William ate so many of these he made himself sick. That's not a particularly unusual occurance, so I guess it doesn't count as a terribly high compliment, but when he's rolling around clutching his stomach I have to either feel complimented or guilty... and guess what I usually choose.

The rice pilaf was pretty great. I've actually made this before, from a recipe in The New Vegetarian Epicure, and it's been tasty every time. Definitely good enough to eat by itself. I left out the onions and used raisins instead of currants, leaving a recipe somewhat like this (adapted from The New Vegetarian Epicure)

1 T oil
1 clove garlic, finely diced
1 T ginger, finely diced
1 T cumin seed
1/2 t red cayenne pepper, or 1 t curry powder, or somthing like that. I don't quite remember.
1 cup rice
1 cup vegetable broth
1 cup water
1/4 cup raisins
1 2-inch cinnamon stick, broken into small pieces

Sauté the garlic, ginger and cumin seed in your oil of choice until it smells delicious. Add the spices, then the rice, and stir until the rice is well coated. Add the broth and water, and bring to a boil. Turn down the heat and add the raisins, cinnamon stick and salt. Stir well, then cover and simmer that sucker for 25 minutes. Let sit for another 5 minutes, or until the rest of dinner is done. Lift lid. Fluff. Enhale. Enjoy.

The cinnamon sticks soften up and aren't obnoxious to eat at all. They add a bit of texture, but aren't noticably crunchy or stick-like or overpowering... thank goodness.
The tamarind chutney became a tamarind dipping sauce. I was trying to reduce it, but then I got distracted and it boiled over, and then I needed that burner, so I just renamed it, took it off the heat and served it like it was. It had a nice flavor, anyway, and I'm sure it would have been a great chutney if I'd had 2 more burners and an extra thirty minutes.

The raita was my standard yogurt sauce -- cucumber, cilantro, yogurt, lime juice, coriander. It was the only dish that didn't, at some point, make me feel like hyperventilating.

The naan were pretty good -- I'd never made them before, so it was certainly fun. I'd also never made a bread that called for yogurt, so that was new and interesting. The cooking method was different, too -- I followed the New Vegetarian Epicure recipe that called for cooking them on a hot griddle 'til they were brown on the top and had puffy bubbles, then transferring them to the oven. Straight onto the rack, broil at 500 degrees until just browned on top, too -- serve.

I did manage to burn about half of them, and get melted, burnt plastic on more of them than I'd like to admit... but let's not talk about that. Let's focus on the fact that they were recognizably naan. At this point in my baking career, "recognizable" is pretty much what I am going for. "Identifiable" is pretty good, too. And these were both, as well as being pliable and rippable and fun.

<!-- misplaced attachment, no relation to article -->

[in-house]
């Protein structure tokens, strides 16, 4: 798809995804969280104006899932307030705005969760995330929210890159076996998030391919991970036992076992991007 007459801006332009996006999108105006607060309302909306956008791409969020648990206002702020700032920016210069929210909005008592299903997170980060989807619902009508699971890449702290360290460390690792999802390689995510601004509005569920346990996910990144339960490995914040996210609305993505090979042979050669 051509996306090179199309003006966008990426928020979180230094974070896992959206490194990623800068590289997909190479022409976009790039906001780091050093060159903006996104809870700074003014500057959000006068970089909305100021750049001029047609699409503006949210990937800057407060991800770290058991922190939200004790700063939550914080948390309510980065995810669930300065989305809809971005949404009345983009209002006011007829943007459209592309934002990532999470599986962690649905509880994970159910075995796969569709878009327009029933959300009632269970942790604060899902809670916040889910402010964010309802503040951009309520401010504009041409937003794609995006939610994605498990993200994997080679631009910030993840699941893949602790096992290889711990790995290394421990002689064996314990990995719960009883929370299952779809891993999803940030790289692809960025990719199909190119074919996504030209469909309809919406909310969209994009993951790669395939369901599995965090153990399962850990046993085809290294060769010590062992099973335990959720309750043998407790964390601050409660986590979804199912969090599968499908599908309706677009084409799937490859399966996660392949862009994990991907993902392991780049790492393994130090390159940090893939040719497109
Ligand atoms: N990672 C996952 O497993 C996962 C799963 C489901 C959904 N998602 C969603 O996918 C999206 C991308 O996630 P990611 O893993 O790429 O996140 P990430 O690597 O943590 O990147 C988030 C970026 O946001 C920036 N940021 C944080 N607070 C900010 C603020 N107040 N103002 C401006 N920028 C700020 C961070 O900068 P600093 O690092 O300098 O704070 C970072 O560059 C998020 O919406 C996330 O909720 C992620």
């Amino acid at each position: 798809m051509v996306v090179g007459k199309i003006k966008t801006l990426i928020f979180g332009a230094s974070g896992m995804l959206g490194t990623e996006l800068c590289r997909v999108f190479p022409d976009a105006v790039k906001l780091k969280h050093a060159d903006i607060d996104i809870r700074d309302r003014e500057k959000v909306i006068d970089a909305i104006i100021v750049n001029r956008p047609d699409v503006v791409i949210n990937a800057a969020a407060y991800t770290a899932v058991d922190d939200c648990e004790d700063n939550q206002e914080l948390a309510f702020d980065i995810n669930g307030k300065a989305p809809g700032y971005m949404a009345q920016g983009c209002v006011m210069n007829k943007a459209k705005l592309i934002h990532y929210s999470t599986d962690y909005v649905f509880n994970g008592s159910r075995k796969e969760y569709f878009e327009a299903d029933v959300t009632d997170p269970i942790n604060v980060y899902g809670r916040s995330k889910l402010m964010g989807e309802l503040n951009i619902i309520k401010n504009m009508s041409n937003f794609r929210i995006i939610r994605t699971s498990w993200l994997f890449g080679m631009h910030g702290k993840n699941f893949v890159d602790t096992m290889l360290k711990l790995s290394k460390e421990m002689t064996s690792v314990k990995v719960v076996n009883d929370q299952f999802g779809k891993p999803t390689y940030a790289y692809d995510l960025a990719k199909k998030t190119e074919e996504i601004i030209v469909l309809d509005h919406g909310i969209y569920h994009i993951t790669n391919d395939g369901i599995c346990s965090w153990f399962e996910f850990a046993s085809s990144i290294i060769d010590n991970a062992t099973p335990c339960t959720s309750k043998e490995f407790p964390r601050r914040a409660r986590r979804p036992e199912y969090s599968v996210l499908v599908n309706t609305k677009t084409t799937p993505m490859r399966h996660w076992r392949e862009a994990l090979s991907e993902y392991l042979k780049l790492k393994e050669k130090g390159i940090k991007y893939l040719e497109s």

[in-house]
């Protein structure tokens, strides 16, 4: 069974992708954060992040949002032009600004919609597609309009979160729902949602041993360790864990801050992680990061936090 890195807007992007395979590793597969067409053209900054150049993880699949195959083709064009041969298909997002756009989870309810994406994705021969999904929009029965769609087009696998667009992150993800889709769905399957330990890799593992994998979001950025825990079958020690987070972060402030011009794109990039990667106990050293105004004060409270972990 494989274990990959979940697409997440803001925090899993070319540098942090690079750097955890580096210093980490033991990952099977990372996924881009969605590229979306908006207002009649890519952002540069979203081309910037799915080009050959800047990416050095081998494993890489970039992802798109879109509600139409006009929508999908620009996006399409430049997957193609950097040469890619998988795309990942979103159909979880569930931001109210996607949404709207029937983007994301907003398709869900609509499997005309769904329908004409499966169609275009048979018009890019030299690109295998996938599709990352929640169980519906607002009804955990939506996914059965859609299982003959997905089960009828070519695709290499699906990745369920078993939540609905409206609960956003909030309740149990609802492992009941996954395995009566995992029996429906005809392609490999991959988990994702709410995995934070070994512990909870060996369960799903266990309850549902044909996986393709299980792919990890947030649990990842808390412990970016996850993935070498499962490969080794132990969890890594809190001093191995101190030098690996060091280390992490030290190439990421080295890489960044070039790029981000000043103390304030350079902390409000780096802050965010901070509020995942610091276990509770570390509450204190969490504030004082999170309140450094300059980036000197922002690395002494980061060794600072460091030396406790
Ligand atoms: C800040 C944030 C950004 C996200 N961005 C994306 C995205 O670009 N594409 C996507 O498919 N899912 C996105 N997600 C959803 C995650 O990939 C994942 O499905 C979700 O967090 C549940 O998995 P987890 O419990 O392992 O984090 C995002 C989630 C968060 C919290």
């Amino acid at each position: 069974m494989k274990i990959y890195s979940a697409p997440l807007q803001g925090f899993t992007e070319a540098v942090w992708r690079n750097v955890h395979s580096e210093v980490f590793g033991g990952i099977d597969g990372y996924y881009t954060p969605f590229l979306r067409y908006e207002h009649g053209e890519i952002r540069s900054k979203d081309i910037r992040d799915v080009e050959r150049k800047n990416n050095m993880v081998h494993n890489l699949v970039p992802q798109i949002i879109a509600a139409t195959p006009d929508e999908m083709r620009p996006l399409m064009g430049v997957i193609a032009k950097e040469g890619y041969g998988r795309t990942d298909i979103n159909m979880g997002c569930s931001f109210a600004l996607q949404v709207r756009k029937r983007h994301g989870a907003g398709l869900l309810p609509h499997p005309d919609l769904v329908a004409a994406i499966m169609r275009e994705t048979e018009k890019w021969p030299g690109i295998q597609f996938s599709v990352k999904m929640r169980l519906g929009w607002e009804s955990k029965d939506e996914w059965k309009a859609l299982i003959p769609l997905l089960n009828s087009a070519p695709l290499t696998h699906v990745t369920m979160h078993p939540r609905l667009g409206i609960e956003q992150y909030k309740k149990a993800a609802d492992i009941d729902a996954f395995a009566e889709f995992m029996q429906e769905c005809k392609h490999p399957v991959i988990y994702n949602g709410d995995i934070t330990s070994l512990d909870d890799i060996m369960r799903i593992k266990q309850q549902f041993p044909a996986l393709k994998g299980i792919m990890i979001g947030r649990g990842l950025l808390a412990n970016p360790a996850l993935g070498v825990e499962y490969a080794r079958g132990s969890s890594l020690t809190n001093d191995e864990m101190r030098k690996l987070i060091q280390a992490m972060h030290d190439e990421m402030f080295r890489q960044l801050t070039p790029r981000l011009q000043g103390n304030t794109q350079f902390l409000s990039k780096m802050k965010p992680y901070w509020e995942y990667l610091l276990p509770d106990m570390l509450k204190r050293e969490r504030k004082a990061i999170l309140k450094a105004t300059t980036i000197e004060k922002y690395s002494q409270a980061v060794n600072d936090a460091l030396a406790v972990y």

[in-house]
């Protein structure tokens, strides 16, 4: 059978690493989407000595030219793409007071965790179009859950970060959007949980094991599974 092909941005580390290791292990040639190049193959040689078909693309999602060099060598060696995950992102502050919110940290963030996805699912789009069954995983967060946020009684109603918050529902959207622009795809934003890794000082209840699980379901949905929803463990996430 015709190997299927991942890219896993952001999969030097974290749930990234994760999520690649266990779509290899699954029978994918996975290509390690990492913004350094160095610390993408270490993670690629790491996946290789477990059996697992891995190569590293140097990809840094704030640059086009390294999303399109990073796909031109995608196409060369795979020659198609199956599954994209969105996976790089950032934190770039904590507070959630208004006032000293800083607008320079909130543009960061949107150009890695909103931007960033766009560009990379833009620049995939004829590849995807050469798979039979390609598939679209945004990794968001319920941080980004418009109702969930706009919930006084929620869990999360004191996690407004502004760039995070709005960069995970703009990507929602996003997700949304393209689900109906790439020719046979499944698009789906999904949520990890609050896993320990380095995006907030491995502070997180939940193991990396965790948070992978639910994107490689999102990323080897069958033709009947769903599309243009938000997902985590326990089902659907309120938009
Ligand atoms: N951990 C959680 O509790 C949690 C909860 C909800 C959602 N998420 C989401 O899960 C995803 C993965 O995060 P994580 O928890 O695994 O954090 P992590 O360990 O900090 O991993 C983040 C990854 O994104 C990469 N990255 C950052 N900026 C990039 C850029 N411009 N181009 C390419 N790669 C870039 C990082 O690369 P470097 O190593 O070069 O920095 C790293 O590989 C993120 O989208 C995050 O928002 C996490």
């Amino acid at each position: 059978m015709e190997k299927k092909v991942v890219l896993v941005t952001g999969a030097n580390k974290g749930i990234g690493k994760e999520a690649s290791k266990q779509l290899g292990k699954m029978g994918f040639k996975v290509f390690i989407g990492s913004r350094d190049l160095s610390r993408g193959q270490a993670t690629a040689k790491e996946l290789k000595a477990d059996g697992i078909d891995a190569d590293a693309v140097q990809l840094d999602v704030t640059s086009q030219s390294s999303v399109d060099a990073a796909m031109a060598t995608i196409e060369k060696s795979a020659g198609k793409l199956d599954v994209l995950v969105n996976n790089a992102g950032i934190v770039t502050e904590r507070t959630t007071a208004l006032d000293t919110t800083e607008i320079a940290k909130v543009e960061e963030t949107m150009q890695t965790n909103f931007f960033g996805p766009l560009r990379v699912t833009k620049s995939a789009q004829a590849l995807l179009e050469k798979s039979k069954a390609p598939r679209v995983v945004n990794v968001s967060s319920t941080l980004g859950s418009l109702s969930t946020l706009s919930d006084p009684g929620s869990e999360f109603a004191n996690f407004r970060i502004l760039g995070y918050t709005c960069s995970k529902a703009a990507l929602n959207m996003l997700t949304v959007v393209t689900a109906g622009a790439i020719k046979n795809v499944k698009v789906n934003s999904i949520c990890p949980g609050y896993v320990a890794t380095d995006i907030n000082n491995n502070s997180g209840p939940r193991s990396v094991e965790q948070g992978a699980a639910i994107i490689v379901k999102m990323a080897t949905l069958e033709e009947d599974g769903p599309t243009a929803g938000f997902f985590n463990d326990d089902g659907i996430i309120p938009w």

Next time, I will make garlic naan. And maybe it will be both recognizable and really good. That would be awesome.

Finally, the curried vegetables and garbanzo beans, which I actually really liked. A success! Stop the presses! I think one of my favorite things about them is how colorful they are... green, red, orange, white, yellow, the brown curry paste... and they get the Andrew-the-nutritionist "Healthy" stamp of approval! Even better!

Best of all, they were stupid-easy to make. I love things that are stupid-easy... should I not say "stupid-easy?" I feel like it might offend somebody, somehow. The other day, I called myself dyslexic and then thought, "what if somebody listening right now actually is dyslexic, or knows somebody who is, and they're really offended?" I felt dreadfully guilty and apologetic for a while, even though nobody had reacted at all. Then, the next day, I transposed two numbers in a phone number for the 15th time and did it again... oh well.

Camila's Stupid-easy (and not at all authentic) Curried Vegetables and Garbanzo Beans

1 T oil
2 cloves garlic, finely diced
1 half-inch piece of fresh ginger, finely diced
(1 large onion, diced... I couldn't use it last night, but I bet it would be even BETTER with onions.)
1 generous tablespoon of your favorite curry paste
2 carrots, diced
Half a green bell pepper, diced
Half a red bell pepper, diced
2 zucchini/squash, diced
(You know what else would probably be good? Sweet potato, boiled 'til not quite tender and diced... yeah!)
1 can garbanzo beans, undrained.

Sauté the garlic, ginger and onions in the oil until the onions are getting translucent, or until the garlic and ginger smell awesome if you aren't using onions. Add the curry paste -- I used some tasty stuff bought at Lee Lee's, of course -- and stir around until everything is coated in yumminess. Add the carrots, and sauté for another couple of minutes. Add the bell pepper and squash, and continue to cook until the squash is just barely tender. Dump in the garbanzo beans, including the liquid, and stir well. Keep over medium heat until the garbanzos are heated through, then serve. Accept enthusiastic praise: say, "Yes, it was very difficult -- took me all day, in fact -- but that's okay, because you're worth it!"

It was so fast, so yummy... definitely a keeper. Serve it over plain white rice with some raisins and yogurt on top, and you've pretty much got the meal that took me an hour and a half of panicking to make. Wow. That's pretty depressing.

Ah well. The samosas were worth the effort, and the naan was a fun adventure. I do wish I'd made the lassis, though... they are just so delicious.

That was our Indian feastlet. Bollyfood... get it? Speaking of which, I will now leave you with my two favorite Indian things. My apologies to the grand country of India for choosing such silly things to represent it -- I respect you. Really I do.

With the utmost respect to the subcontinent, then, I offer you: No Life Without Wife (from Bride and Prejudice -- rent it!) and the Dancing Bollywood Condoms, which defy description.

You are welcome.